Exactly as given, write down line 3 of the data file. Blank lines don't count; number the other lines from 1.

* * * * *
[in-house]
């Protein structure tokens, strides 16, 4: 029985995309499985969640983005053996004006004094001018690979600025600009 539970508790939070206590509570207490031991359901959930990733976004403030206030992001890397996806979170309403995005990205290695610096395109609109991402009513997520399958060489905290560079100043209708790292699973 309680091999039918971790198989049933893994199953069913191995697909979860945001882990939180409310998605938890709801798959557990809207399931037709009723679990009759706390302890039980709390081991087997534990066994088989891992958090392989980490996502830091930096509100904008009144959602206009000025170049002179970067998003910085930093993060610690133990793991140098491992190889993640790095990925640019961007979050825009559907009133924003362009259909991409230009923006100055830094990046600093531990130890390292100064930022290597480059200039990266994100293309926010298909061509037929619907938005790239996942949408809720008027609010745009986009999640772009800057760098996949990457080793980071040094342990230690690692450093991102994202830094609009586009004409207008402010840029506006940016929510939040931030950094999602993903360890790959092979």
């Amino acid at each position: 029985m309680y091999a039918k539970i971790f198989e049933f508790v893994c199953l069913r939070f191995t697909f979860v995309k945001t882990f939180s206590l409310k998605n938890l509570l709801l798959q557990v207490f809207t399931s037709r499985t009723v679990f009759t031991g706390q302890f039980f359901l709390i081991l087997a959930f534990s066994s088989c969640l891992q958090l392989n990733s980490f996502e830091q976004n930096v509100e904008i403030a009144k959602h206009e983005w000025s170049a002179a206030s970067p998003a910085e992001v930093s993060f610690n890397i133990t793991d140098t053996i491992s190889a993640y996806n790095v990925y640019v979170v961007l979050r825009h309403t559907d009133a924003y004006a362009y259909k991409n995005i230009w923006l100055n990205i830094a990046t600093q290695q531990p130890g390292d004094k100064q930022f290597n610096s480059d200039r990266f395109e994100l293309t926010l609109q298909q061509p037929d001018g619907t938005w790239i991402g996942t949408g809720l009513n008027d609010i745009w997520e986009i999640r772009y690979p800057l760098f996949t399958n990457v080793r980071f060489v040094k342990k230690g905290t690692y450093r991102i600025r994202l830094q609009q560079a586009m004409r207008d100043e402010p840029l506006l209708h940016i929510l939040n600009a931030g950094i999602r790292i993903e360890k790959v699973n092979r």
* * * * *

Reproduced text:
């Amino acid at each position: 029985m309680y091999a039918k539970i971790f198989e049933f508790v893994c199953l069913r939070f191995t697909f979860v995309k945001t882990f939180s206590l409310k998605n938890l509570l709801l798959q557990v207490f809207t399931s037709r499985t009723v679990f009759t031991g706390q302890f039980f359901l709390i081991l087997a959930f534990s066994s088989c969640l891992q958090l392989n990733s980490f996502e830091q976004n930096v509100e904008i403030a009144k959602h206009e983005w000025s170049a002179a206030s970067p998003a910085e992001v930093s993060f610690n890397i133990t793991d140098t053996i491992s190889a993640y996806n790095v990925y640019v979170v961007l979050r825009h309403t559907d009133a924003y004006a362009y259909k991409n995005i230009w923006l100055n990205i830094a990046t600093q290695q531990p130890g390292d004094k100064q930022f290597n610096s480059d200039r990266f395109e994100l293309t926010l609109q298909q061509p037929d001018g619907t938005w790239i991402g996942t949408g809720l009513n008027d609010i745009w997520e986009i999640r772009y690979p800057l760098f996949t399958n990457v080793r980071f060489v040094k342990k230690g905290t690692y450093r991102i600025r994202l830094q609009q560079a586009m004409r207008d100043e402010p840029l506006l209708h940016i929510l939040n600009a931030g950094i999602r790292i993903e360890k790959v699973n092979r």